Rival Rails: The Race to Build America’s Greatest Transcontinental Railroad
We live in the age of transcontinental air travel. Trains are for hobbyists, history buffs, and tourists — not the average Joe or Josephine trying to get from New York to L.A. in time for a wedding. These days, railroads are usually written about and discussed within the framework of nostalgia — which is difficult to do with airlines when, in the midst of a recession and Wall Street bailouts, they see fit to charge passengers for everything but the chewing gum sticking to the bottom of their seats.
The skies aren’t so friendly now, and in Walter Borneman’s new book, Rival Rails: The Race to Build America’s Greatest Transcontinental Railroad, readers learn that railroads weren’t such ethical enterprises either. Borneman, a historian whose other titles
include Alaska: Saga of a Bold Land, 1812: The War That Forged a Nation, and Polk: The Man Who Transformed the Presidency and America, delves into the contentious business dealings and shady government-corporate alliances that occurred during the race to lay tracks across the country — especially the American West — in the mid-1800s.
By 1848, after the Mexican-American War, the U.S. Army Corps of Topographical Engineers had mapped out multiple routes heading West for trade wagons, cavalry, and infantry. When Congress passed the Pacific Railroad Survey Act of 1853, numerous entrepreneurs and engineers hoping to cash in on the U.S. government’s search for a direct train route from New England to California began surveying possible westward track lines from points as far east as St. Louis, Missouri. Borneman writes well about the money-chasing stampede but falls flat when describing the hostile conditions and unknowns that impeded western expansion before and during the Civil War.
Borneman explores plenty of railroads, detailing the double-crossings and questionable ethics that were common among those with their heads and wallets solidly in the game. “There are hundreds, perhaps thousands, of railroad names scattered about the American West,” he writes. “The vast majority were ‘paper’ railroads, incorporated legally to hold a route, bluff an opponent, or appease local economic interests — all without laying a single railroad tie.” Twenty railroads and 20 railroaders are Borneman’s main focus here, and he highlights the most notable railroad wheelers and dealers of the era, including Fred Harvey; California governor and senator Leland Stanford; architect/designer Mary Jane Colter; and Atchison, Topeka, and Santa Fe Railway president (1881-1889) William Barstow Strong.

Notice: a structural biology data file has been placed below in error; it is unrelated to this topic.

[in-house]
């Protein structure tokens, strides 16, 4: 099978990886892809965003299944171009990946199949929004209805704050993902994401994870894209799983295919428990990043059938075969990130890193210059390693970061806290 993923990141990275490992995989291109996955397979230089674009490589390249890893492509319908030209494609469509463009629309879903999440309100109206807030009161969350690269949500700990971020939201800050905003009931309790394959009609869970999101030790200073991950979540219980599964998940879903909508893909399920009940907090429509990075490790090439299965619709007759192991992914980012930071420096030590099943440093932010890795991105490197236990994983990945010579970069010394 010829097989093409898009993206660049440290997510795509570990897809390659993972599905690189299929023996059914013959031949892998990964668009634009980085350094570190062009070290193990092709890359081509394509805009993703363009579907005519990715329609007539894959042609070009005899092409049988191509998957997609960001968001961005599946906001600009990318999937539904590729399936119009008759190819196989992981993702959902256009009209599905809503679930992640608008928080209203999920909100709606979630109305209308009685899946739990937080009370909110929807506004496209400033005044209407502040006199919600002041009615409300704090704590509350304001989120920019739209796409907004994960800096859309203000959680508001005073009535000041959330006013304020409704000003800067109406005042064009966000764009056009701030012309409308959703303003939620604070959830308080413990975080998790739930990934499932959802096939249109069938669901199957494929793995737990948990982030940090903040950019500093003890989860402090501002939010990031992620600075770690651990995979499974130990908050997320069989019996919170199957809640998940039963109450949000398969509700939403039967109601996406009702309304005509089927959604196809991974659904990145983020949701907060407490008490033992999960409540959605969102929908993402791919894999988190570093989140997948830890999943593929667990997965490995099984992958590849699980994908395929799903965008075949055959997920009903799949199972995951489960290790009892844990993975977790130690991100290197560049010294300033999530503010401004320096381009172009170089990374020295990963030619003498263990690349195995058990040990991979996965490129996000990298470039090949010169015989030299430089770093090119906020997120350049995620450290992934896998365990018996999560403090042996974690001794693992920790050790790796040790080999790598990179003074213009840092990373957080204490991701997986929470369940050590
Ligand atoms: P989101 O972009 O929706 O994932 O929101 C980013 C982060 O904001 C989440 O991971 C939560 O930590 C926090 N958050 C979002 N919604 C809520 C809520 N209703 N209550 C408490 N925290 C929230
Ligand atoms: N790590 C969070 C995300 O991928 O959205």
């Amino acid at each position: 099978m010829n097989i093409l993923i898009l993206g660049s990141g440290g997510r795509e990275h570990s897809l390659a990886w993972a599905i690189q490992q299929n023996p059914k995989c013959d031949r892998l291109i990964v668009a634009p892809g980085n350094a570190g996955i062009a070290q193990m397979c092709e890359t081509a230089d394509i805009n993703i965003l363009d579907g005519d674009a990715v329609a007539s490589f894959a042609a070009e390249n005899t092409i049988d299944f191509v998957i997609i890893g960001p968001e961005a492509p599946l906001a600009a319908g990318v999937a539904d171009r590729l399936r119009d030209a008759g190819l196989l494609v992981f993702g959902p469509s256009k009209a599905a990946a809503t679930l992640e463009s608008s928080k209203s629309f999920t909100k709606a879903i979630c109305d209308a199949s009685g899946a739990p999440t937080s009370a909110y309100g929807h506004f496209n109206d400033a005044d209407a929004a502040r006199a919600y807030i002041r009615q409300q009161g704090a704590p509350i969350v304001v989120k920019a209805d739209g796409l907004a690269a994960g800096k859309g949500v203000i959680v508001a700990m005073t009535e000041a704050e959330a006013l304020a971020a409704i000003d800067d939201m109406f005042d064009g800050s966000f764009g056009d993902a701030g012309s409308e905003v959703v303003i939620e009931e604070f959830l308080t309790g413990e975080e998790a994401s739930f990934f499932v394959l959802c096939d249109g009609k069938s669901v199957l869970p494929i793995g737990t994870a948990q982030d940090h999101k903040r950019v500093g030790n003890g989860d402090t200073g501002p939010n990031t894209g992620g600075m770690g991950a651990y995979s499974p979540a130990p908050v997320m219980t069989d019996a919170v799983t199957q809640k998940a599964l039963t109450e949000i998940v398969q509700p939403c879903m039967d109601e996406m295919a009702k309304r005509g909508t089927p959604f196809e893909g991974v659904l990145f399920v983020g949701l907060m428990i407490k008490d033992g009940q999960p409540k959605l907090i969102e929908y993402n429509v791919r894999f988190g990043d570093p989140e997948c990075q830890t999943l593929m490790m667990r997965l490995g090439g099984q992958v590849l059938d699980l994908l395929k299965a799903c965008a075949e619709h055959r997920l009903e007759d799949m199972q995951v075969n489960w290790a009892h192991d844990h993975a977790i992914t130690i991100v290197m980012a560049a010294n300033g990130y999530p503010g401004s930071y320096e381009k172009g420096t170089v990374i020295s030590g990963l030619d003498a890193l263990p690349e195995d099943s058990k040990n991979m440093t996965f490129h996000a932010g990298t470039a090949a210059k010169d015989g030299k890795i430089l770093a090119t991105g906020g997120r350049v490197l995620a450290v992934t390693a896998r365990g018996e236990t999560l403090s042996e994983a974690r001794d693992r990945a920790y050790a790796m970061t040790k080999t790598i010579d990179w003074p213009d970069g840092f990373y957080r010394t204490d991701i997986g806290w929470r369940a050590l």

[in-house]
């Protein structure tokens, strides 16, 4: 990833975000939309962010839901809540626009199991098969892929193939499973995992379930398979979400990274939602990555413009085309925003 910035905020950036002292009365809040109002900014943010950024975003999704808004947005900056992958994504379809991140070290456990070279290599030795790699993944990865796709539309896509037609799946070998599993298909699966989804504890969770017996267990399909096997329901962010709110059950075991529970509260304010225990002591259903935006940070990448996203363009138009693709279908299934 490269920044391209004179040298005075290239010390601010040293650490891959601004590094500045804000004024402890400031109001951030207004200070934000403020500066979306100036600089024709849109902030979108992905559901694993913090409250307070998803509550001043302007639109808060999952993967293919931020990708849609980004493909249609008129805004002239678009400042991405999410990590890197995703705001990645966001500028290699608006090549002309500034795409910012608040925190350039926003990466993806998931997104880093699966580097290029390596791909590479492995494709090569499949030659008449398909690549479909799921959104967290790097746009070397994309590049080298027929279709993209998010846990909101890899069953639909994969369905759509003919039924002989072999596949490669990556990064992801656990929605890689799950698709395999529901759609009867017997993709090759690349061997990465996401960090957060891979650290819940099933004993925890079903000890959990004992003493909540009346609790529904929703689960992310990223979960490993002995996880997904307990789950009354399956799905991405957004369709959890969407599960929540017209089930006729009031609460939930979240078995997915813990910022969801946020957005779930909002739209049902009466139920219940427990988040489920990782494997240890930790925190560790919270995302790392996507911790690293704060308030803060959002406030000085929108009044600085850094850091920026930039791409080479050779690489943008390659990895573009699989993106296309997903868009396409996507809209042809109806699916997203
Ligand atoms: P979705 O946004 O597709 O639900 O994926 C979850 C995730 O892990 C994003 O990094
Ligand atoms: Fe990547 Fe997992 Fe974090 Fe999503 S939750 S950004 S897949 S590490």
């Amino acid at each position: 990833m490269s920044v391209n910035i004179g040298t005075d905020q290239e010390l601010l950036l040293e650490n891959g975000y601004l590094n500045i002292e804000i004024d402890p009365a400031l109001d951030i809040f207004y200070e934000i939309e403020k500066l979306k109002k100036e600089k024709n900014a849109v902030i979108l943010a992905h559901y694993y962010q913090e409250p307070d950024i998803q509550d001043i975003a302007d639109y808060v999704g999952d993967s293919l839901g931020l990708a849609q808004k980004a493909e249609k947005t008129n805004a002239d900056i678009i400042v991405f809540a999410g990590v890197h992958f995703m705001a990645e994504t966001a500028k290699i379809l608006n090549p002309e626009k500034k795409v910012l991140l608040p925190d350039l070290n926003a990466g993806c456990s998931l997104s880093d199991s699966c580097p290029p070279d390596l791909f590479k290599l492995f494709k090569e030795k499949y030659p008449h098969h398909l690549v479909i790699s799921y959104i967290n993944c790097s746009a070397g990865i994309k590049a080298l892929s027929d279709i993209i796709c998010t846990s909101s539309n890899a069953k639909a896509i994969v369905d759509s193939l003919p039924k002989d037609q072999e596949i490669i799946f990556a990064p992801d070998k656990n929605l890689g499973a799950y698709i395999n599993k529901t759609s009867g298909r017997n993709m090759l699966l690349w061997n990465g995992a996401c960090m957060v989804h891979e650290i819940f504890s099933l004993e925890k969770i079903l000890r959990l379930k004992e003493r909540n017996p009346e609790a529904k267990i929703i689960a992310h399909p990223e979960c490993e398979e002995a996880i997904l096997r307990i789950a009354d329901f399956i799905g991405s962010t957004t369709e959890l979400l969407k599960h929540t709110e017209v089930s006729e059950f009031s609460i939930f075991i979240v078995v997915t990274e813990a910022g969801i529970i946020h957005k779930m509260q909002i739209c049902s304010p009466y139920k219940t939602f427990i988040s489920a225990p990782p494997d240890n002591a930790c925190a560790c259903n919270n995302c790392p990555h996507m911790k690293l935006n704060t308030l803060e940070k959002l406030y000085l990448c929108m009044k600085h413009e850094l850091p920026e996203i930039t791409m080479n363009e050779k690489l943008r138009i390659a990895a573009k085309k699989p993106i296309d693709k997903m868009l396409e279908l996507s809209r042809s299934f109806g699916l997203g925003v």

Despite the author’s attention to a handful of railroaders, keeping them and their financial involvements in multiple railroad companies straight is still a chore. A list of them at the beginning of the book — and a short, chronological play-by-play history of transcontinental-railway construction — isn’t as helpful as it may sound, especially given the numerous subsidiaries, joint ventures, and historical detours Borneman sees fit to include in later chapters.
What becomes clear early on in the book is that American politics haven’t changed much since the last spike was driven to connect the Union Pacific and Central Pacific lines in 1869. As a U.S. senator and secretary of war under President Franklin Pierce, Jefferson Davis (later the president of the Confederate States of America) was responsible for preparing multiple reports on train-route surveys for the Pierce administration. Addressing Congress in 1858, according to Borneman, Davis noted the tendency of politicians to forget the genuine wellbeing of all Americans in favor of protecting those who serve them well both politically and financially. “In Congress, with all due respect to my associates, I must say the location of this road will be a political question. It should be a question of engineering, a commercial question, a governmental question — not a question of partisan advantage, or of sectional success in a struggle between parties and sections.”
As surveyors from multiple territories with political aspirations of their own (especially those with deep roots and pockets in seemingly impassable, mineralrich portions of the Colorado Rockies) were low-balling rail-construction costs to earn favor with Pierce’s administration, senators and governors were playing their own shell games, creating paper railroads to block the viability of routes that ran, literally, in opposition to their own interests.
The necessity for a web of rail lines and not just a single, straight shot from east to west was clear to railroad engineers and topographers early on. Borneman describes in obsessive detail why it took so long and cost so much to complete. Unfortunately, in doing so he leaves the text dry and absent of human drama. Even the 16 pages of photographs and captions are rather dull. Perhaps his intention was to write a book exclusively for train historians and business scholars. But the title of this book and its jacket description promise more.
There are insights about the victims of all this corporate noodling — including slaves and families who moved to railhead towns only to watch them erode as the tracks were placed somewhere else at the insistence of politicians. But they’re way too abbreviated for anyone seeking a little cultural context for the out-of-control money train.